Farmers involved in the project exhibited their traditional crop varieties at the Shanghai BioFach, attracting many visitors’ interest and establishing links to national-level markets.
Photo: giz


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China is extremely rich in agricultural biological diversity, as many crop plants and domesticated animal breeds now found around the world originated from China. However, many of the traditional varieties and breeds have been pushed out of cultivation by modern high-yielding varieties, resulting in an alarming reduction in China’s agrobiodiversity resources.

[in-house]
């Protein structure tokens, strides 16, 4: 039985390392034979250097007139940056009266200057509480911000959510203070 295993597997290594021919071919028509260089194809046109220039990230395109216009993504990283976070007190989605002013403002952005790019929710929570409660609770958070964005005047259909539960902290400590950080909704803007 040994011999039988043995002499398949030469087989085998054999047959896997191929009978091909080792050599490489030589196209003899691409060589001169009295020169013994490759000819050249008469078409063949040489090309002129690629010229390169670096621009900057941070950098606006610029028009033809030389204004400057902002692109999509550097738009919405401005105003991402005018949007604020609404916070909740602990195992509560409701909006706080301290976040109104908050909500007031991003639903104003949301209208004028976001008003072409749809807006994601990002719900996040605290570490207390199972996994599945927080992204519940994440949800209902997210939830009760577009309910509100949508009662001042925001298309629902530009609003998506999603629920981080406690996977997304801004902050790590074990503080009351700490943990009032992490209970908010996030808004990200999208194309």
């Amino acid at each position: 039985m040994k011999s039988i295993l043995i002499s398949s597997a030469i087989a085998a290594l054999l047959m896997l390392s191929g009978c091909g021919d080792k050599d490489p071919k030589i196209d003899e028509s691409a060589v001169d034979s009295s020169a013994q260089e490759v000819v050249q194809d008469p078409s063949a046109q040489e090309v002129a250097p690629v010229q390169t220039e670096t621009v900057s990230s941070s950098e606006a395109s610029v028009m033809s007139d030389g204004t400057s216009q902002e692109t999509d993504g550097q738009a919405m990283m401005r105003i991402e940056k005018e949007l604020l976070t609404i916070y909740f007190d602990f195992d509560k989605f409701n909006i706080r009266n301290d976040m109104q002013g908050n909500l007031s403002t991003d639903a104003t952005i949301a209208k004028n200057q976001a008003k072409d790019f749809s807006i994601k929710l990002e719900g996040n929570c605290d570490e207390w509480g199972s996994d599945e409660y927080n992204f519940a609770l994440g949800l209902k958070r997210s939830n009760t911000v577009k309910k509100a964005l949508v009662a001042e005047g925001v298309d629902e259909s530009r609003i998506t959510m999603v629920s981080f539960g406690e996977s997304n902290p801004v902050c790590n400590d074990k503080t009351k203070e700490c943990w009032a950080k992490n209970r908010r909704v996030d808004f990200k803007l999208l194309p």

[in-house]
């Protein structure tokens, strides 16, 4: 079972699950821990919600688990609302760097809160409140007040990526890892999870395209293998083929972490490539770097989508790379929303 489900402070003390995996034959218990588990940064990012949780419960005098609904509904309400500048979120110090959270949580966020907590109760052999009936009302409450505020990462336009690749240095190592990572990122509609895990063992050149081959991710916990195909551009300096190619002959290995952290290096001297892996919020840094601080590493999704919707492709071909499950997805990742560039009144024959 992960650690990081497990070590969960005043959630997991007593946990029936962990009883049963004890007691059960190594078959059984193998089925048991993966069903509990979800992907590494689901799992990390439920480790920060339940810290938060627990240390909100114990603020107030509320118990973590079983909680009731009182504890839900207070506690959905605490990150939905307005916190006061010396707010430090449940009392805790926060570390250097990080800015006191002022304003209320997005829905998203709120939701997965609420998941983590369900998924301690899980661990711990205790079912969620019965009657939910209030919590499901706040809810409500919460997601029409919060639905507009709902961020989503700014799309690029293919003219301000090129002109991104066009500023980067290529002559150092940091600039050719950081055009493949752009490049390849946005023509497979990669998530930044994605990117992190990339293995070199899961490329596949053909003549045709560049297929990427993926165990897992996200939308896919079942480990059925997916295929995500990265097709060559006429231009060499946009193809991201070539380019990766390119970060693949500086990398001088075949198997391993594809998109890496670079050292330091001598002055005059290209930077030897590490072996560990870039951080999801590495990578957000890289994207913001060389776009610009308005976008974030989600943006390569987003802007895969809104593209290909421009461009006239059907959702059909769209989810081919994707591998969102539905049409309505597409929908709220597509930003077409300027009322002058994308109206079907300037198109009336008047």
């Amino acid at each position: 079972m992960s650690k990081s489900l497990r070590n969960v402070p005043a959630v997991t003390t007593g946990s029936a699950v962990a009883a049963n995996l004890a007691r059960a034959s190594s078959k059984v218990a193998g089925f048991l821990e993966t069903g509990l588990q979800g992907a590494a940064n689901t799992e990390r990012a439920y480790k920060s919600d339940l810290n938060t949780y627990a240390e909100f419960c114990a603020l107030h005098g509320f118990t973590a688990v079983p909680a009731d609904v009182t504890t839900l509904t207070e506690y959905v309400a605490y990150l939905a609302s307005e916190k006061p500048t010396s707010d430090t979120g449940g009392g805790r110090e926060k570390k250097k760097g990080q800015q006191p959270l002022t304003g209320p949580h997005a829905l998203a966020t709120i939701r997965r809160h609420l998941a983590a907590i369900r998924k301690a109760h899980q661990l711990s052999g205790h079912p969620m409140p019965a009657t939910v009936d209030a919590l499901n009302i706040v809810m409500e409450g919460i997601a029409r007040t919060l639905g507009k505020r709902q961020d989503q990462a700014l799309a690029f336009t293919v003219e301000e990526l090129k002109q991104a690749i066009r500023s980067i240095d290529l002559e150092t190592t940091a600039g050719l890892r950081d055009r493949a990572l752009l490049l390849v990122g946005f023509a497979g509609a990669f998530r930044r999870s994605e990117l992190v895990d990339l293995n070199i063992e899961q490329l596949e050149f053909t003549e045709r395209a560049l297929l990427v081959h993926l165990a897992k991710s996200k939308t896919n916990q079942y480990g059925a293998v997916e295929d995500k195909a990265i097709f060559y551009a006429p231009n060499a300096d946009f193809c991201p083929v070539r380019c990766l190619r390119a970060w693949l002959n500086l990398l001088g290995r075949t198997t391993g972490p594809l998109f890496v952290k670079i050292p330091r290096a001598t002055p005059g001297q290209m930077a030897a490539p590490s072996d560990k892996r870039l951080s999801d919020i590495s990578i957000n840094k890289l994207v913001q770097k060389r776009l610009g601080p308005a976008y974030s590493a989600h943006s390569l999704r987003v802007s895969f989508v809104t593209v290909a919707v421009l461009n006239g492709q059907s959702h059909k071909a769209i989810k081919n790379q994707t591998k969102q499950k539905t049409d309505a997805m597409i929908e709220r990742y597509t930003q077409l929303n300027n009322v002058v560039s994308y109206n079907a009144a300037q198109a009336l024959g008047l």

For centuries, farmers in China have carefully selected and nurtured countless animal breeds and plant varieties according to local environments and their needs. Now, economic growth, agricultural production and conservation of natural resources have become competing objectives. Thus integrated approaches to balancing these objectives are needed. While the government of the People’s Republic of China has to address short term food security issues, it must also conserve its agricultural genetic resources in order to ensure long-term national and global food security. More than ever before, in the 21st century, the genetic diversity of plants and animals has a crucial role to play in our adaptation to the consequences of climate change, desertification, other environmental changes and new market demands. If important genetic resources are lost, they will no longer be available as building blocks for breeding plants and animals better adapted to a changing climate and newly emerging pests and diseases.

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